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> Vlad Tepes & Stefan cel Mare adv. alliance, Medieval history
Iamandi
Posted: December 06, 2004 12:48 pm
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We know about Tepes help given to Stefan cel Mare, to become "voievod" of Moldavia.
We know about Stefan cel Mare, when he tryed to take Chilia, in a momment when Valachia was in war against turcs.

This two mans was friends, but why and what if... they were not real allies - they are real allies against turcs and against the petenders to the trone? Maybe a powerful aliance valachian-moldavian may was a precedent to the future, a good one. And maybe turcs may be throwed out of Europe, Bizant retaken, and we are seen in another (good) way from our co-european neighbours, who forget today some things...

We had some advantage in our tactics and military art. We had the best light cavalry, and in Europe we used this organization with an advance of 200 years. Our night charge and "commando" skirmishes were enough to create on our enemys brains ideeas of "djinii" (turc lang.) phantoms - spirits... Our leaders make some cold-thinking decizion and posses maybe the best info's about turcs... Moldavia and "Kara Iflak" were considered "countrys of heaven, were are rivers of honey" , "land promissed by Allah himself".

What are implications of an advanced alliance Vlad Tepes and Stefan cel Mare for that tyme, and for future?

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contras
Posted: January 28, 2010 09:32 pm
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I think there was an alliance betwen them, but the events take their part. When Vlad begin his war against Turks, Stefan was not prepaired, not ready, his rule was not consolidated. And I think there was a great difference between them: Vlad was too impulsive, and Stefan too calculate.
You are right, that kind of alliance existed before (Iancu de Hunedoara was for a time allied with Vlad Dracul, father of Vlad Tepes) and later (during the time of Michael the Brave), and the results were very good. But this alliances doesn't lasted too long.
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Victor
Posted: January 29, 2010 08:02 am
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The two small Romanian states lacked the power to pose a real threat to the Ottoman presence in the Balkan Peninsula, but an alliance would have probably helped preserve their independence to a higher degree or in more favorable economical terms.

Both cousins were clearly gifted military leaders. Unfortunately Stephen saw (or gained the necessary experience) too late to profit from the power Vlad represented. His attempts to install an ally on the throne of Wallachia failed time and time again in the 1470s, culminating with Vlad's death in 1476.

A Moldavian intervention during the Ottoman invasion of Wallachia could have shifted the scales in Vlad's favor and prevented the boyars from joining Radu's Ottoman sponsored rule.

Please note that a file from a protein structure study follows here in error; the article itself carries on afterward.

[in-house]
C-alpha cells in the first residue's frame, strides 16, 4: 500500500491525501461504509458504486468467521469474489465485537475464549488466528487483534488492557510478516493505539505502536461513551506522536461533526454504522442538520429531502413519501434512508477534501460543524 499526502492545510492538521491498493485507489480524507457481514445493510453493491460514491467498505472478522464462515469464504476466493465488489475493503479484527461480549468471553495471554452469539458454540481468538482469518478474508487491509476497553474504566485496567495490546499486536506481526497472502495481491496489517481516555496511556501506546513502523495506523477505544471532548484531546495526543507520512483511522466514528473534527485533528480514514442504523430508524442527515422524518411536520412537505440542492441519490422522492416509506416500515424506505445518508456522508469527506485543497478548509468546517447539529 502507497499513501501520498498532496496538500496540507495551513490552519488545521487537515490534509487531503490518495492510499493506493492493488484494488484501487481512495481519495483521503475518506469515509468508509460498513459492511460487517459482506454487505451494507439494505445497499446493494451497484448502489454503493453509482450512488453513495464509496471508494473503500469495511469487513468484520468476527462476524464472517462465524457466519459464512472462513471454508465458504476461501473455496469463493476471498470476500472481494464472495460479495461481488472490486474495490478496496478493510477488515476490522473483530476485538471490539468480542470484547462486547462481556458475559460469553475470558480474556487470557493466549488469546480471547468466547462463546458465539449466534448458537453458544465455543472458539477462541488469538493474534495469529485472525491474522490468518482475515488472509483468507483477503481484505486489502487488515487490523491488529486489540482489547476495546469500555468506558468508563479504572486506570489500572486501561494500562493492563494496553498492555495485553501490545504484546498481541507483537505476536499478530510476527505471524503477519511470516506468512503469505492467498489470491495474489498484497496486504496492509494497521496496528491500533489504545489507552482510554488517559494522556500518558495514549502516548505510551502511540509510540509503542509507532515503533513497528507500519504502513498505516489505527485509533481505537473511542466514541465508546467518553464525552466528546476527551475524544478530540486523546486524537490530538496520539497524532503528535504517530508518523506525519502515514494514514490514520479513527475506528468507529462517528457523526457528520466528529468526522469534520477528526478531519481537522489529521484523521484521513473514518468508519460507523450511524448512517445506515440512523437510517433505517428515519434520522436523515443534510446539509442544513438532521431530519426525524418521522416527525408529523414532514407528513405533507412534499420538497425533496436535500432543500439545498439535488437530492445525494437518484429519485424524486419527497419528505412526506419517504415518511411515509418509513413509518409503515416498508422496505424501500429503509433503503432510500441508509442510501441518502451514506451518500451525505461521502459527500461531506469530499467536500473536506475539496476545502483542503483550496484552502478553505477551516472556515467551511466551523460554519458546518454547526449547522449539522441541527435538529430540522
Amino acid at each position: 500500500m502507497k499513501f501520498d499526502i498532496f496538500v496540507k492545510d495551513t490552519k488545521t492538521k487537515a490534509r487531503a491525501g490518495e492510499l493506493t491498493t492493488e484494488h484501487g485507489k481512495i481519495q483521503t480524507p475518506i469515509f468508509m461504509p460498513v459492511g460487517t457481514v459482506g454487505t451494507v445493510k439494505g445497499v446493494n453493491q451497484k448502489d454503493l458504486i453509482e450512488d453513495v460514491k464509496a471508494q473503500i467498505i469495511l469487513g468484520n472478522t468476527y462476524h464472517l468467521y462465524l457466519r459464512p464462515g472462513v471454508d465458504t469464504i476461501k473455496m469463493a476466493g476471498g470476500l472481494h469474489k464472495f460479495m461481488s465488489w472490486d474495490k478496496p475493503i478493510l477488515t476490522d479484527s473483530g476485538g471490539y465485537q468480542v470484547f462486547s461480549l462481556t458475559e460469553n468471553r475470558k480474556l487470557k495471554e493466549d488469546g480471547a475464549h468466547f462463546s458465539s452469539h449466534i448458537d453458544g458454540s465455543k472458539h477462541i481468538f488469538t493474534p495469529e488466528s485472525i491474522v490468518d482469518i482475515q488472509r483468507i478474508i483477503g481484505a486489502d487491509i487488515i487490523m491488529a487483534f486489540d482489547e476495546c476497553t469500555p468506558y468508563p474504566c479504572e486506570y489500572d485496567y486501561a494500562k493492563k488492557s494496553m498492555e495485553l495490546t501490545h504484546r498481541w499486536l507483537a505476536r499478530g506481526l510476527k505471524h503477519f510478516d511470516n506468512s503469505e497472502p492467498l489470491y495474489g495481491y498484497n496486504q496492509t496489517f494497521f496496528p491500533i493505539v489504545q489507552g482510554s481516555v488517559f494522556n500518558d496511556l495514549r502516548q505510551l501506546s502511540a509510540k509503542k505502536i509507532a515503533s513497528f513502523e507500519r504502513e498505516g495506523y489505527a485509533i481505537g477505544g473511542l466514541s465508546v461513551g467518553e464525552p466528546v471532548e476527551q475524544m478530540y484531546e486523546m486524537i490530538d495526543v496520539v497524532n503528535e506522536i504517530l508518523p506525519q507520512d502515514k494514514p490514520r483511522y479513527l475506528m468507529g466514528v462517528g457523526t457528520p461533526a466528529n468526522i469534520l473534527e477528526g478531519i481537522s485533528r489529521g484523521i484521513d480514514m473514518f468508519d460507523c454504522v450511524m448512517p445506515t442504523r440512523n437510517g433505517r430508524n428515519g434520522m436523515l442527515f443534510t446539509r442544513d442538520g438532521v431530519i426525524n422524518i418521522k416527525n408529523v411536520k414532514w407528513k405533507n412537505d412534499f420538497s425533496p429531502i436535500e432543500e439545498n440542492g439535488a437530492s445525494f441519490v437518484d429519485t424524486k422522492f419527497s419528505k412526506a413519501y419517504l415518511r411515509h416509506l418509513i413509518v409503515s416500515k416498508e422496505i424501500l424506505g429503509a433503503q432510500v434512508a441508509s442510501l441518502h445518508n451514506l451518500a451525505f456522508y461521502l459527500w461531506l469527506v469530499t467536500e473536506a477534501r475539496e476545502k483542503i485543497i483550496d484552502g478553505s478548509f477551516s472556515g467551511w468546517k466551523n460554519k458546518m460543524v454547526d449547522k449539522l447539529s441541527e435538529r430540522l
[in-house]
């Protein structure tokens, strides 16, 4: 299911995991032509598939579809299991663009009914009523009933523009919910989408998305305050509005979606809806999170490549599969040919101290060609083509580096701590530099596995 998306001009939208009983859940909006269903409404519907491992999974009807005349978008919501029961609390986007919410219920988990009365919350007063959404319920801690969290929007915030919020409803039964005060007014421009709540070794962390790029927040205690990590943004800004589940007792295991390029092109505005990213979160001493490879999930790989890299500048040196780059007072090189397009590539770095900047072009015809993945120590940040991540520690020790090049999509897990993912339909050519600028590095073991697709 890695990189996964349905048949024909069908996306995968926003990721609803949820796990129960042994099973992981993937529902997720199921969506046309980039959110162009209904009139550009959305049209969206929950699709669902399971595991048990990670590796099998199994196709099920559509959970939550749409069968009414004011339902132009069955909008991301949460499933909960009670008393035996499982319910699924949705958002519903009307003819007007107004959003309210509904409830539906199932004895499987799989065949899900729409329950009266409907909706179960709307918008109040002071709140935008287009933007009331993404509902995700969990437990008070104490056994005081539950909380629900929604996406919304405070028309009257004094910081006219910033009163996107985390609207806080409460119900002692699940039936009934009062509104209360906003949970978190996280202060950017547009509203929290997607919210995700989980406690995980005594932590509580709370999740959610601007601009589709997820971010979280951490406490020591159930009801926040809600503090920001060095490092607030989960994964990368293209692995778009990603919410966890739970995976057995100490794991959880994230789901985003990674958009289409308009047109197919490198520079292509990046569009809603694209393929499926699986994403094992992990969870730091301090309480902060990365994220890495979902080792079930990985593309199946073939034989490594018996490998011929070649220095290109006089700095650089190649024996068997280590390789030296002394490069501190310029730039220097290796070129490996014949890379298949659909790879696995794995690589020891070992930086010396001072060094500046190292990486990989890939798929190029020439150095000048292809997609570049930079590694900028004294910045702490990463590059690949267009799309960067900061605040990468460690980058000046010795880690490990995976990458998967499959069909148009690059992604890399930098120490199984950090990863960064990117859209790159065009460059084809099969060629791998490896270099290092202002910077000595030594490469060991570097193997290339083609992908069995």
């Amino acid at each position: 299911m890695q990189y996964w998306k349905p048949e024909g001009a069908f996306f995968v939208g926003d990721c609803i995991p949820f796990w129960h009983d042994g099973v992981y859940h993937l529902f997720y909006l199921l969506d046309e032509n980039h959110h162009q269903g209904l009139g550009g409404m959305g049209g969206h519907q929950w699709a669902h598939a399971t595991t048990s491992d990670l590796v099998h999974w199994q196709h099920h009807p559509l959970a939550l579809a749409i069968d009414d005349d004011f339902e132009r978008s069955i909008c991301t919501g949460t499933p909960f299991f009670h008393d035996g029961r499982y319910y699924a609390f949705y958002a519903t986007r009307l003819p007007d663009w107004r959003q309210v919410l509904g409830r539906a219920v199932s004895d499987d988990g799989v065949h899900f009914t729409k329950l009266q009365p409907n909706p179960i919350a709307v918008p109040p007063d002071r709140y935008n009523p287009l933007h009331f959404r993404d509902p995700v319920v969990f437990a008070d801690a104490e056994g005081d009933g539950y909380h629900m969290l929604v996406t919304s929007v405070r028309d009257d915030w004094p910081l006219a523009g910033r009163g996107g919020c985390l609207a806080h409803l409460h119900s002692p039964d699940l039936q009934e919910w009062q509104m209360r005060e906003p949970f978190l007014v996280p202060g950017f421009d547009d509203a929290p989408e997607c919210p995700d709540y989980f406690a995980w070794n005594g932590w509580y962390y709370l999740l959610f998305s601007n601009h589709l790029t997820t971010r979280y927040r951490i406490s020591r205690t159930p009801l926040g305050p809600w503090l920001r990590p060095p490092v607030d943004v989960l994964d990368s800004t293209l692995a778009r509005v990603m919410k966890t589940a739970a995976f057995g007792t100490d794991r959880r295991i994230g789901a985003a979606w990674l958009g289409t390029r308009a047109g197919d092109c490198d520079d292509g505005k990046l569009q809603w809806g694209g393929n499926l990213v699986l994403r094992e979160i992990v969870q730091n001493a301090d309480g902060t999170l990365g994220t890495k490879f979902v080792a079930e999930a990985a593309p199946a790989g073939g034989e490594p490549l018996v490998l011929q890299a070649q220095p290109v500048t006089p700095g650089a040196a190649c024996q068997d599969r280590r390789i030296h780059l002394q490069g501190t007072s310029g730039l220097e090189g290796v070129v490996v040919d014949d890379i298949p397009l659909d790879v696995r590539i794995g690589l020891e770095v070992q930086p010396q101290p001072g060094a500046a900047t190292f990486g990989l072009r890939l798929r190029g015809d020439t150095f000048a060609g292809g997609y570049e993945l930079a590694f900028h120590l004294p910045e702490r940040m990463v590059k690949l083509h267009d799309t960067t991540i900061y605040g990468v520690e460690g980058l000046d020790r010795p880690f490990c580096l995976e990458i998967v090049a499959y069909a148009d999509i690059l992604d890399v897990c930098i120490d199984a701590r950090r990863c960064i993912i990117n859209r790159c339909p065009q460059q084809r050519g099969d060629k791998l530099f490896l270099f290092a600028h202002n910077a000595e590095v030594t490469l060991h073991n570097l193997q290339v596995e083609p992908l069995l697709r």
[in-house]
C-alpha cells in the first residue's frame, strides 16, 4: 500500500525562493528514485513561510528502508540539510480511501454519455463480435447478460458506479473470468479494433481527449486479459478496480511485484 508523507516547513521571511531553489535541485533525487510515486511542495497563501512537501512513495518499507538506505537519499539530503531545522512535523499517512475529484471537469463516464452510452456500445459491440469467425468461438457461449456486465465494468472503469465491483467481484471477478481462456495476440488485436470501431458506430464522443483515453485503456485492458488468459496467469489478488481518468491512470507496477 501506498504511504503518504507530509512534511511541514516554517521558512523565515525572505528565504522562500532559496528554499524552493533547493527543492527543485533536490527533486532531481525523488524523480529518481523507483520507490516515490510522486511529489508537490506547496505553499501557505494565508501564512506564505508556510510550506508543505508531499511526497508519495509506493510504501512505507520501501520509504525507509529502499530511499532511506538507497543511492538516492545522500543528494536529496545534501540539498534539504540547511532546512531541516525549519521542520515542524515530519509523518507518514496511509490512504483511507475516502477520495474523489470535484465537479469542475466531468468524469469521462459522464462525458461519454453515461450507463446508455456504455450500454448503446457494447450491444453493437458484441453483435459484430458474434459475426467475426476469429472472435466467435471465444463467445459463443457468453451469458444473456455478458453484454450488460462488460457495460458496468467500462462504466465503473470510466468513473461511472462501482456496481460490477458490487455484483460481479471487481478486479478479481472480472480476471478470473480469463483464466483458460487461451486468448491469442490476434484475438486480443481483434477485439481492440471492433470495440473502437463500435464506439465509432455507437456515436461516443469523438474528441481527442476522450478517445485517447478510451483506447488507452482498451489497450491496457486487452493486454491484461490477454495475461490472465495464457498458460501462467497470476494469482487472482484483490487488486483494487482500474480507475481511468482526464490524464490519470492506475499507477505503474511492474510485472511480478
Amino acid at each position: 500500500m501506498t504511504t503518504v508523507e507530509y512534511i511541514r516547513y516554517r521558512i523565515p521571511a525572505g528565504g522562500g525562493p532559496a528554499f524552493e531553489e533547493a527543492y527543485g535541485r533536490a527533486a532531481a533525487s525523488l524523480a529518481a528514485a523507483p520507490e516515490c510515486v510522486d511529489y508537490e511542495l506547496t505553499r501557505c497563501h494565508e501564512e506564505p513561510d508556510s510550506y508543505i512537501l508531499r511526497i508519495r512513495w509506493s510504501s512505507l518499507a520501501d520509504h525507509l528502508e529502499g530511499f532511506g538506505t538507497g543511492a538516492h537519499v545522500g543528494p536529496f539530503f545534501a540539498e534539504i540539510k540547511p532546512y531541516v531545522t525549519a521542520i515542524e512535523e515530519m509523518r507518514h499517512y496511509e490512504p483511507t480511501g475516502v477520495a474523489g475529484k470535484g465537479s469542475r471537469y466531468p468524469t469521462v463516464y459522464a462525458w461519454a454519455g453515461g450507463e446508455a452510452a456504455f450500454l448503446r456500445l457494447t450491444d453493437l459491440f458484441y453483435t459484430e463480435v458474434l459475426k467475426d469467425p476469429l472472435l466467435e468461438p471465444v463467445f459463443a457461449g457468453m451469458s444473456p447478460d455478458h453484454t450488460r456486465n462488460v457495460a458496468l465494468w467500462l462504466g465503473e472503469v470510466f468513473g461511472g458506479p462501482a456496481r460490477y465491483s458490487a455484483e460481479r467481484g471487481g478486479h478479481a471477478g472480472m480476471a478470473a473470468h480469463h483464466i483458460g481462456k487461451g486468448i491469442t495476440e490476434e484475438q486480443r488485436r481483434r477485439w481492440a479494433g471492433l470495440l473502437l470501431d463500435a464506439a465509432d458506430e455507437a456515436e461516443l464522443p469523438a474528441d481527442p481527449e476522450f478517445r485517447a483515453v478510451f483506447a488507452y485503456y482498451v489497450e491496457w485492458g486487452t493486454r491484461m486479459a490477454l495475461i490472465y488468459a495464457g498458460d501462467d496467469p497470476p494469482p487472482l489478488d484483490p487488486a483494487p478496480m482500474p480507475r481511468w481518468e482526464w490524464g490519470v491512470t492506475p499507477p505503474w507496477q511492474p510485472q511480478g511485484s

The key laid in having too strong princes on the throne of Wallachia and Moldavia and in keeping the key ports at the Danube and at the Black Sea, which could help finance a strong enough army to repulse the Ottomans. Going to the offensive however required a much broader European support.
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contras
Posted: January 29, 2010 08:12 am
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In 1462, Vlad wasn't defeated, he was betrayed by Mathias Corvin, who jailed him, because he wanted silence at southern frontier to prepare his war for succesion at Bohemian throne.
As a paralel, in 1595, when Michael the Brave retreated after Calugareni battle, Sigismund Bathory and Stephan Razvan, voivod of Moldavia, came to soport him.
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contras
Posted: February 06, 2010 08:32 pm
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Maybe the first important alliance between Romanians countries was under Mircea cel Batran, when, in 1399, he "taked Iuga, moldavian voievod, at him" (chronicles said) and put in place the new voivod Alexander, who was named after the Good One (Alexandru cel Bun). He was an trusted ally of Mircea cel Batran, the first confrontation that Moldavia had with Turks was in 1420, under his rule (1400-1432).
In this time, until Mircea's death, it was an permanent alliance of Valachia (Tara Romaneasca), Moldavia and Hungaria (under king Sigismund de Luxembourg) against Turks.
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Victor
Posted: February 07, 2010 07:52 pm
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QUOTE (contras @ January 29, 2010 10:12 am)
In 1462, Vlad wasn't defeated, he was betrayed by Mathias Corvin, who jailed him, because he wanted silence at southern frontier to prepare his war for succesion at Bohemian throne.